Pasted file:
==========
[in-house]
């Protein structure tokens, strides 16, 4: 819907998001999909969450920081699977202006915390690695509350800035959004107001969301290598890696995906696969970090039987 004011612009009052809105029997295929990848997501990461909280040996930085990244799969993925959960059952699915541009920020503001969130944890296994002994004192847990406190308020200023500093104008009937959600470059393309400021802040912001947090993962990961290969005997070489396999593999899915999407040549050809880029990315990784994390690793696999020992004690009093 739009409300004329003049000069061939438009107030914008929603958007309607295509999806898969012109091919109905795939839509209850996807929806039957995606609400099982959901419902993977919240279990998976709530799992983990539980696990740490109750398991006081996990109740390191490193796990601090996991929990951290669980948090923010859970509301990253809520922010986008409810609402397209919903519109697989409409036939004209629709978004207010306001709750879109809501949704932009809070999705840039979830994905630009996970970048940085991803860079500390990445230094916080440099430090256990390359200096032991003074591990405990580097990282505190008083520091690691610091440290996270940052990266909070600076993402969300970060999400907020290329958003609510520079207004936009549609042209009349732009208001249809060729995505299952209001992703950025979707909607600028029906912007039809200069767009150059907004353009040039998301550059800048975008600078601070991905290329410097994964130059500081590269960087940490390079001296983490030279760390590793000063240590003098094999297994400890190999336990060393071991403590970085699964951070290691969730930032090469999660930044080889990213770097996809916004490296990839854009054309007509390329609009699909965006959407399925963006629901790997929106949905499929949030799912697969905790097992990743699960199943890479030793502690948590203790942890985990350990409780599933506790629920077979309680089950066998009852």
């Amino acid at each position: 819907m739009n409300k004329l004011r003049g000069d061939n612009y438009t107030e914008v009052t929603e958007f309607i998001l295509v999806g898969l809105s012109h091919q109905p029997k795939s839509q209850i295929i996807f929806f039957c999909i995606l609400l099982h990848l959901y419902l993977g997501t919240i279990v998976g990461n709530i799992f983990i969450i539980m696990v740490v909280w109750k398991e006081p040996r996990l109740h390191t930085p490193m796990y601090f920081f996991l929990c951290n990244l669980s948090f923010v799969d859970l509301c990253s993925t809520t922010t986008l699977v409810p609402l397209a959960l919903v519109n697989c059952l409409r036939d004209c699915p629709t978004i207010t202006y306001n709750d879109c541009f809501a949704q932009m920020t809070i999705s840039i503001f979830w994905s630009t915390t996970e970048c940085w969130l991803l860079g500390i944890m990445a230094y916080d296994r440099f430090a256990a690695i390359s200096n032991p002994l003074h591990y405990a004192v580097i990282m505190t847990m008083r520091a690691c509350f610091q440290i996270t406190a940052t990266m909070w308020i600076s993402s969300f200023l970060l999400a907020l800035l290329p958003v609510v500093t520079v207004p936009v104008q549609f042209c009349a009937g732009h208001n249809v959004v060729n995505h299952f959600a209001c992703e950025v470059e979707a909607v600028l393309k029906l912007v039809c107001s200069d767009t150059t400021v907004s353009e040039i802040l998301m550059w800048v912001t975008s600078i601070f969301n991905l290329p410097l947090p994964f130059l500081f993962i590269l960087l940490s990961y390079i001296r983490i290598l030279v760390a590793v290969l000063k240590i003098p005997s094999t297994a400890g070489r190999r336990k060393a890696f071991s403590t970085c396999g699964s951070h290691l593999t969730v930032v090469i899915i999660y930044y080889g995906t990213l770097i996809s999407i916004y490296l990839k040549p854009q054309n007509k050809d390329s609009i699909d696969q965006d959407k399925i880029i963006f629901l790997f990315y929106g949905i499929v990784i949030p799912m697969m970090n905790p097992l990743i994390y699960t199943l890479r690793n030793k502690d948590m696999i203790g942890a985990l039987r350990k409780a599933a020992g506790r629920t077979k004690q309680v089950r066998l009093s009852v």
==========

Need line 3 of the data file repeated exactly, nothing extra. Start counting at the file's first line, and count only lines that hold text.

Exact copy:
């Amino acid at each position: 819907m739009n409300k004329l004011r003049g000069d061939n612009y438009t107030e914008v009052t929603e958007f309607i998001l295509v999806g898969l809105s012109h091919q109905p029997k795939s839509q209850i295929i996807f929806f039957c999909i995606l609400l099982h990848l959901y419902l993977g997501t919240i279990v998976g990461n709530i799992f983990i969450i539980m696990v740490v909280w109750k398991e006081p040996r996990l109740h390191t930085p490193m796990y601090f920081f996991l929990c951290n990244l669980s948090f923010v799969d859970l509301c990253s993925t809520t922010t986008l699977v409810p609402l397209a959960l919903v519109n697989c059952l409409r036939d004209c699915p629709t978004i207010t202006y306001n709750d879109c541009f809501a949704q932009m920020t809070i999705s840039i503001f979830w994905s630009t915390t996970e970048c940085w969130l991803l860079g500390i944890m990445a230094y916080d296994r440099f430090a256990a690695i390359s200096n032991p002994l003074h591990y405990a004192v580097i990282m505190t847990m008083r520091a690691c509350f610091q440290i996270t406190a940052t990266m909070w308020i600076s993402s969300f200023l970060l999400a907020l800035l290329p958003v609510v500093t520079v207004p936009v104008q549609f042209c009349a009937g732009h208001n249809v959004v060729n995505h299952f959600a209001c992703e950025v470059e979707a909607v600028l393309k029906l912007v039809c107001s200069d767009t150059t400021v907004s353009e040039i802040l998301m550059w800048v912001t975008s600078i601070f969301n991905l290329p410097l947090p994964f130059l500081f993962i590269l960087l940490s990961y390079i001296r983490i290598l030279v760390a590793v290969l000063k240590i003098p005997s094999t297994a400890g070489r190999r336990k060393a890696f071991s403590t970085c396999g699964s951070h290691l593999t969730v930032v090469i899915i999660y930044y080889g995906t990213l770097i996809s999407i916004y490296l990839k040549p854009q054309n007509k050809d390329s609009i699909d696969q965006d959407k399925i880029i963006f629901l790997f990315y929106g949905i499929v990784i949030p799912m697969m970090n905790p097992l990743i994390y699960t199943l890479r690793n030793k502690d948590m696999i203790g942890a985990l039987r350990k409780a599933a020992g506790r629920t077979k004690q309680v089950r066998l009093s009852v």